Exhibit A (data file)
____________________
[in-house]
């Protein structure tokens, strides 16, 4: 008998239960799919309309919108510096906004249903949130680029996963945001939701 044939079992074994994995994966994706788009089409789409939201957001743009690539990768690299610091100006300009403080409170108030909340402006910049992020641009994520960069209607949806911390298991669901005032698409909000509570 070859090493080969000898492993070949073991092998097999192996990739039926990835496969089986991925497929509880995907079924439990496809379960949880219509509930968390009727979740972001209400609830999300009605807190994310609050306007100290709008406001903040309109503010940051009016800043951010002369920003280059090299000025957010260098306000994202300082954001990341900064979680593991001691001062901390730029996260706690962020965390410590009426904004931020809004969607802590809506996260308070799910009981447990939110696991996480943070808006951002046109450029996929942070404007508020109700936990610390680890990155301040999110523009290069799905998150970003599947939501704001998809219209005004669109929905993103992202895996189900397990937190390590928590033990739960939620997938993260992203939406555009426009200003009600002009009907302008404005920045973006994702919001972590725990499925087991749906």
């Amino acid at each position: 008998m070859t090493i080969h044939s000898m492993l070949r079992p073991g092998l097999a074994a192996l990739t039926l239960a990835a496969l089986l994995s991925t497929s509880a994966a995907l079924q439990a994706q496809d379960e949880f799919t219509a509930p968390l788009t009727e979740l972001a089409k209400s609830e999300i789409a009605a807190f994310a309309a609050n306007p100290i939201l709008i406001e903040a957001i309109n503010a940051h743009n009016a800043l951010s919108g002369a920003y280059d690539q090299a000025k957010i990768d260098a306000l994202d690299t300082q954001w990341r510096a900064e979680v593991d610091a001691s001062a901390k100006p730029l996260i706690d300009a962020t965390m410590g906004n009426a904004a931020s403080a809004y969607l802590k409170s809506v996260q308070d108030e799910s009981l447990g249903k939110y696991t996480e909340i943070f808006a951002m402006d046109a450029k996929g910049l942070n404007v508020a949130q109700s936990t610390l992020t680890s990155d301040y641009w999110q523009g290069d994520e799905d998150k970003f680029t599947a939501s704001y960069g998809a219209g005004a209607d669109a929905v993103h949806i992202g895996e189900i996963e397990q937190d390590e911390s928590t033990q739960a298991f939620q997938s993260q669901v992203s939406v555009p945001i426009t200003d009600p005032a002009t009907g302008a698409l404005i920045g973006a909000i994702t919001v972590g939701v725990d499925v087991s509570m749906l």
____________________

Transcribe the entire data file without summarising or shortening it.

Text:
[in-house]
């Protein structure tokens, strides 16, 4: 008998239960799919309309919108510096906004249903949130680029996963945001939701 044939079992074994994995994966994706788009089409789409939201957001743009690539990768690299610091100006300009403080409170108030909340402006910049992020641009994520960069209607949806911390298991669901005032698409909000509570 070859090493080969000898492993070949073991092998097999192996990739039926990835496969089986991925497929509880995907079924439990496809379960949880219509509930968390009727979740972001209400609830999300009605807190994310609050306007100290709008406001903040309109503010940051009016800043951010002369920003280059090299000025957010260098306000994202300082954001990341900064979680593991001691001062901390730029996260706690962020965390410590009426904004931020809004969607802590809506996260308070799910009981447990939110696991996480943070808006951002046109450029996929942070404007508020109700936990610390680890990155301040999110523009290069799905998150970003599947939501704001998809219209005004669109929905993103992202895996189900397990937190390590928590033990739960939620997938993260992203939406555009426009200003009600002009009907302008404005920045973006994702919001972590725990499925087991749906």
């Amino acid at each position: 008998m070859t090493i080969h044939s000898m492993l070949r079992p073991g092998l097999a074994a192996l990739t039926l239960a990835a496969l089986l994995s991925t497929s509880a994966a995907l079924q439990a994706q496809d379960e949880f799919t219509a509930p968390l788009t009727e979740l972001a089409k209400s609830e999300i789409a009605a807190f994310a309309a609050n306007p100290i939201l709008i406001e903040a957001i309109n503010a940051h743009n009016a800043l951010s919108g002369a920003y280059d690539q090299a000025k957010i990768d260098a306000l994202d690299t300082q954001w990341r510096a900064e979680v593991d610091a001691s001062a901390k100006p730029l996260i706690d300009a962020t965390m410590g906004n009426a904004a931020s403080a809004y969607l802590k409170s809506v996260q308070d108030e799910s009981l447990g249903k939110y696991t996480e909340i943070f808006a951002m402006d046109a450029k996929g910049l942070n404007v508020a949130q109700s936990t610390l992020t680890s990155d301040y641009w999110q523009g290069d994520e799905d998150k970003f680029t599947a939501s704001y960069g998809a219209g005004a209607d669109a929905v993103h949806i992202g895996e189900i996963e397990q937190d390590e911390s928590t033990q739960a298991f939620q997938s993260q669901v992203s939406v555009p945001i426009t200003d009600p005032a002009t009907g302008a698409l404005i920045g973006a909000i994702t919001v972590g939701v725990d499925v087991s509570m749906l």